After months of house hunting –searching for and dismissing houses that might have damp and other problems….
Our views on G. P. Buildings seem all at an end; the observation of the damps still remaining in the offices of an house which has been only vacated a week, with reports of discontented families and putrid fevers, has given the coup de grace. We have now nothing in view. When you arrive, we will at least have the pleasure of examining some of these putrefying houses again; they are so very desirable in size and situation, that there is some satisfaction in spending ten minutes within them.
(See Letter to Cassandra Austen dated 21st May 1801)
…the Austens took the lease of number 4 Sydney Place. This was, as you will recall, one of the places Jane Austen favoured when they were house hunting, in her letter of January 1801.
Why? It was on the outskirts of Bath, looking out onto the open countryside as you can see from the view of the surrounding hills in this acquatint of the Sydney Gardens.
This was, I feel vitally important to Jane Austen, used as she was to the gently rolling countryside of Hampshire. As I’ve noted in my post about the Paragon, we sometimes forget when we see pictures of the large airy squares and graceful crescents in Bath how some of the buildings in the steeply terraced areas of Bath could convey a sense of oppression and constriction. I feel sure this lack of an open aspect is one reason why Jane Austen disliked certain parts of Bath- notably The Paragon and Axford Buildings.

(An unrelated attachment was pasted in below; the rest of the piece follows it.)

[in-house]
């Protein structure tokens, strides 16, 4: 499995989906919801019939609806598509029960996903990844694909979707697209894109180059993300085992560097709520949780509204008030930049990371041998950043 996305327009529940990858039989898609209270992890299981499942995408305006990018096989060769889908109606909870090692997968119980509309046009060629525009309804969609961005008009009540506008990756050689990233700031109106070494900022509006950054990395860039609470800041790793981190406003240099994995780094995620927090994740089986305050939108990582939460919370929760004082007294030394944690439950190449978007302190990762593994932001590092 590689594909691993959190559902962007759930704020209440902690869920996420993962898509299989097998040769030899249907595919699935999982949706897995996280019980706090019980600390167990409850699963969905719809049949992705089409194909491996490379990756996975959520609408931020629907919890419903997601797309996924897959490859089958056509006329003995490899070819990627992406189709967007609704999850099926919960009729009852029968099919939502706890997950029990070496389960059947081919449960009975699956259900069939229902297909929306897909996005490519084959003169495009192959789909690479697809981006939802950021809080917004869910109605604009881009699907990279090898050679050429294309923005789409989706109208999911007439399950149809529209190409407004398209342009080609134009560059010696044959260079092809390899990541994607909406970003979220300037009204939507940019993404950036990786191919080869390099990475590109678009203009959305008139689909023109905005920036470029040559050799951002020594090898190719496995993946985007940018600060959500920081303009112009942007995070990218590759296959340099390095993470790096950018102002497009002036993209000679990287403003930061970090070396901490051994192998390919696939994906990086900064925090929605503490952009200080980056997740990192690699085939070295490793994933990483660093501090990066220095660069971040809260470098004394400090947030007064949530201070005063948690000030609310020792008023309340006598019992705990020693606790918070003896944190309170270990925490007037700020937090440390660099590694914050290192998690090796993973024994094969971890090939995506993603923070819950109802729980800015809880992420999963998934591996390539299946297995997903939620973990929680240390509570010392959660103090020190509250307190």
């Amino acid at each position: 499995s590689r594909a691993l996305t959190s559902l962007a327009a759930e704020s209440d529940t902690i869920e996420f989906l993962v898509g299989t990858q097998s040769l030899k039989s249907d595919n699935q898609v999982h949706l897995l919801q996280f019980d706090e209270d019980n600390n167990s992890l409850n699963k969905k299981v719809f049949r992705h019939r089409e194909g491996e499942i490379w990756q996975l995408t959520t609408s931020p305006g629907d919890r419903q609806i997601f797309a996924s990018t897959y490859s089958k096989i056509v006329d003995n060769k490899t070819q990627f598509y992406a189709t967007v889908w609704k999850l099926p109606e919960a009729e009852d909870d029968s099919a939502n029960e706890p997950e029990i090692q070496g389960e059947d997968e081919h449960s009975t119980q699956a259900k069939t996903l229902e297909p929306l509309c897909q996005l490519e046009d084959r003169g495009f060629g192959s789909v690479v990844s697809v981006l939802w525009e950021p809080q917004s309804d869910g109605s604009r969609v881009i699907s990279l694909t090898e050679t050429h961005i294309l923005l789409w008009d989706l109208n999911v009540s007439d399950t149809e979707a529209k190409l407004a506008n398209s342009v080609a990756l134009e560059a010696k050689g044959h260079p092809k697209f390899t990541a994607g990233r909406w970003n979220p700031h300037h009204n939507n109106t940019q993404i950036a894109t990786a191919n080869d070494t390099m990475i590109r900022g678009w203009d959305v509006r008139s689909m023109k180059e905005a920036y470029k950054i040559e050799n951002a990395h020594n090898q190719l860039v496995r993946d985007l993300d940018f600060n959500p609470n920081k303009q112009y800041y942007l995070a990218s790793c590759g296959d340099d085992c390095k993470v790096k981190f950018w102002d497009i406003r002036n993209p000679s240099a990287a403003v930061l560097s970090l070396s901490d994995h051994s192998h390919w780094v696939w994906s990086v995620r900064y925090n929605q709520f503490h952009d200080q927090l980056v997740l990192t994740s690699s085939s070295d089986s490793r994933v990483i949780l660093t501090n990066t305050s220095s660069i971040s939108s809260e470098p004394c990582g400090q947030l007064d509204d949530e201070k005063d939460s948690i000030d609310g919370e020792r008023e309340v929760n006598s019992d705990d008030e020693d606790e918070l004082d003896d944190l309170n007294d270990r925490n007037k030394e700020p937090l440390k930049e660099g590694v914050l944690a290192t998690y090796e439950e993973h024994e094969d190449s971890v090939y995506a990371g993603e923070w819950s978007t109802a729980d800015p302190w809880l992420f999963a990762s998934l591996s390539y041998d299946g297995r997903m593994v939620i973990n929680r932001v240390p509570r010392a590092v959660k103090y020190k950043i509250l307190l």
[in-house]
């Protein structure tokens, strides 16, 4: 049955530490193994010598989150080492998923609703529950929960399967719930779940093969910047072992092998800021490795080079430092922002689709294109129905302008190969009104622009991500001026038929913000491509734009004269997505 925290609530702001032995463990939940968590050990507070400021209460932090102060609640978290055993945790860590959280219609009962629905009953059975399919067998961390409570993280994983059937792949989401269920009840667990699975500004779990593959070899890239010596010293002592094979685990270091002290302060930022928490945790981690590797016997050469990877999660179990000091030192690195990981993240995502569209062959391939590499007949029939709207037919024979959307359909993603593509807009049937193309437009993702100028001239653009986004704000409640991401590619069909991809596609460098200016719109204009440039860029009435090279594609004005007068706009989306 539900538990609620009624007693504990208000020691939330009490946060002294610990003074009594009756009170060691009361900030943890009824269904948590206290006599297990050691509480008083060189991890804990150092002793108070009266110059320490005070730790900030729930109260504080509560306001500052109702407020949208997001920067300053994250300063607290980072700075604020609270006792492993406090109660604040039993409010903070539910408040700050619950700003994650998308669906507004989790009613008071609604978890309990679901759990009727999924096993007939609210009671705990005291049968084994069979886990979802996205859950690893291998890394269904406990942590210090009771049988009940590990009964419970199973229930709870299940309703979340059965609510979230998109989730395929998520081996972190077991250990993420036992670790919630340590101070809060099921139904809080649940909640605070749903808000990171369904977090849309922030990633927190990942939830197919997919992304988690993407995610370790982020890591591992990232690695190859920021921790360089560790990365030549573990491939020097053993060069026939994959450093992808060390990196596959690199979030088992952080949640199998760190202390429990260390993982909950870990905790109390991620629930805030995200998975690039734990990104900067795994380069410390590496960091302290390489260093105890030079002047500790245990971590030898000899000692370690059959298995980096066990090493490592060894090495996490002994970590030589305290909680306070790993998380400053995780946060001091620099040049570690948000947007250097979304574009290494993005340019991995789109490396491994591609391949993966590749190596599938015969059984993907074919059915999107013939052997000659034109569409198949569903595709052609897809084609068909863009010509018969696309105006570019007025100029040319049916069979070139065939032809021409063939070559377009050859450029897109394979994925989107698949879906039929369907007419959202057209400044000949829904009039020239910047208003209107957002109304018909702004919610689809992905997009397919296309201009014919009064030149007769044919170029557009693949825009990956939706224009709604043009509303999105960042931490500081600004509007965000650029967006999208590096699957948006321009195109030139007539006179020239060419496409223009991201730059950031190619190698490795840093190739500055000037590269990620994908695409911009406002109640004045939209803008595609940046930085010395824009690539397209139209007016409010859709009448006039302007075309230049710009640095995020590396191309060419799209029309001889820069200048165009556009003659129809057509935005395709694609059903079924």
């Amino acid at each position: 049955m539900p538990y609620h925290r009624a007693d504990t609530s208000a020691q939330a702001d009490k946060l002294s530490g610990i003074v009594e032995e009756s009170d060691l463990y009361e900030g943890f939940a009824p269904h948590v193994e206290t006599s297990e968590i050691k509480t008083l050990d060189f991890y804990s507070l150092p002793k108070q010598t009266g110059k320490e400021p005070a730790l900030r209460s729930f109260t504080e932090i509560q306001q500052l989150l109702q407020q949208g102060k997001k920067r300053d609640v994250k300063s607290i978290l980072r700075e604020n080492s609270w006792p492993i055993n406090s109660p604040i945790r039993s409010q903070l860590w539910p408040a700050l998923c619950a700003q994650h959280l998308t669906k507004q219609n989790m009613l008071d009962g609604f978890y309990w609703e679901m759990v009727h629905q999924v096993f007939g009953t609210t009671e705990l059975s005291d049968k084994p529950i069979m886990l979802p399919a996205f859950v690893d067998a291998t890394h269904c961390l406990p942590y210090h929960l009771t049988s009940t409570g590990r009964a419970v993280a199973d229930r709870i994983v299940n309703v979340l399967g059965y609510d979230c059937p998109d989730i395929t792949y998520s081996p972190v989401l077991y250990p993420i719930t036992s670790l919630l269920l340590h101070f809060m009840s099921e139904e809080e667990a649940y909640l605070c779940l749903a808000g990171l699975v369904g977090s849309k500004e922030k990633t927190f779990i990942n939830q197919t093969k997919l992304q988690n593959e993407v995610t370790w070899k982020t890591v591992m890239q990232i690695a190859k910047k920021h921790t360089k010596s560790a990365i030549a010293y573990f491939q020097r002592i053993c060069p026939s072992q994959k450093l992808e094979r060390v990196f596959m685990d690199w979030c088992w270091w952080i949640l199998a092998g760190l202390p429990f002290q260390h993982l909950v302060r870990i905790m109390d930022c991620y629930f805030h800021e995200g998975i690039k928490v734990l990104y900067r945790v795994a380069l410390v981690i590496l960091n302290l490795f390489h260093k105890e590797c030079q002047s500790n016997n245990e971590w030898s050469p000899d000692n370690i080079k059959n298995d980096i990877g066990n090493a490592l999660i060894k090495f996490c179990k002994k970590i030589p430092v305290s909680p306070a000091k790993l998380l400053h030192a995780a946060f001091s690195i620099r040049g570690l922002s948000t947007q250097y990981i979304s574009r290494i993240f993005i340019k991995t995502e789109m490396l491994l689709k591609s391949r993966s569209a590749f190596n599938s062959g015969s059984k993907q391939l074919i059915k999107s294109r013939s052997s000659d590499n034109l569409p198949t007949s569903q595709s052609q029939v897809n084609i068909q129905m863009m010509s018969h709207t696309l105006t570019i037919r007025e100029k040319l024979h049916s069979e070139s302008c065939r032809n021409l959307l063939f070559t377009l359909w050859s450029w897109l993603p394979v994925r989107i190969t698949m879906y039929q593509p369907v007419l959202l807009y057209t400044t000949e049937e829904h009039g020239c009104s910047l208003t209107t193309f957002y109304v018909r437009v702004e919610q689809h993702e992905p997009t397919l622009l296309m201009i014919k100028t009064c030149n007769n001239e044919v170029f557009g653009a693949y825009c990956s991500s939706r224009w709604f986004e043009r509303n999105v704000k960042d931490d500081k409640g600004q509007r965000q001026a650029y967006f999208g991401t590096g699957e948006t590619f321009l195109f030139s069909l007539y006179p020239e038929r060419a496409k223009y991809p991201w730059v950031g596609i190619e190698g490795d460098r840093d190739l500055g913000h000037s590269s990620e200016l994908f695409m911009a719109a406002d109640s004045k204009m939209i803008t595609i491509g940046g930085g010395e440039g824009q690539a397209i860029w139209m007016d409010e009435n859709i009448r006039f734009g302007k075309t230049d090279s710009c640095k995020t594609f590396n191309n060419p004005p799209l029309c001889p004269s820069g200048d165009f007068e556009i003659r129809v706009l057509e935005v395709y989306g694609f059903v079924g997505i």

As you can see from the plan of Bath of 1803, this part of Bath was developed on the far side of the Avon River.Do note you can enlarge all the illustrations in this post by clicking on them .
It was called Bathwick-after the original settlement there- and until the buildings of the Pulteney Bridge it was only accessible by ferry. Here is a detail of a map of Bath dating from the 1750s which shows, quite charmingly, the ferry from the developed part of Bath to the Spring Gardens, which with the city prison, market gardens and watermill, together with the undeveloped hamlet of Bathwick, was the only developed part of the city on that side of the river until the 1770s.
The Bathwick area was developed by its owner, William Johnstone Pultney-after whom Robert Adam’s magnificent bridge-which contained shops in imitation of the Ponte Vecchio in Florence or the Rialto in Venice-was named.
Thomas Baldwin was the main architect/ planner of this area. The master plan was to build an entire neo classical suburb on this side of the river, complete with wide gracious streets of houses of neo-classically inspired design and with a new pleasure garden- the Sydney Gardens– for the residents to enjoy.
By the 1790s the wide main thoroughfare of this side of the river- Pulteney Street and Laura place- were under construction. The Sydney Gardens and the Sydney Tavern, which terminated the view along Great Pulteney Street from the Putney Bridge
as seen here in a still from 2004 the film production of Vanity Fair, were opened in 1795.
The gardens were, as you can see, hexagonal in shape and it was intended to build a series of terraces surrounding the gardens. Of the planned terraces only two were actually built, and were completed in 1794.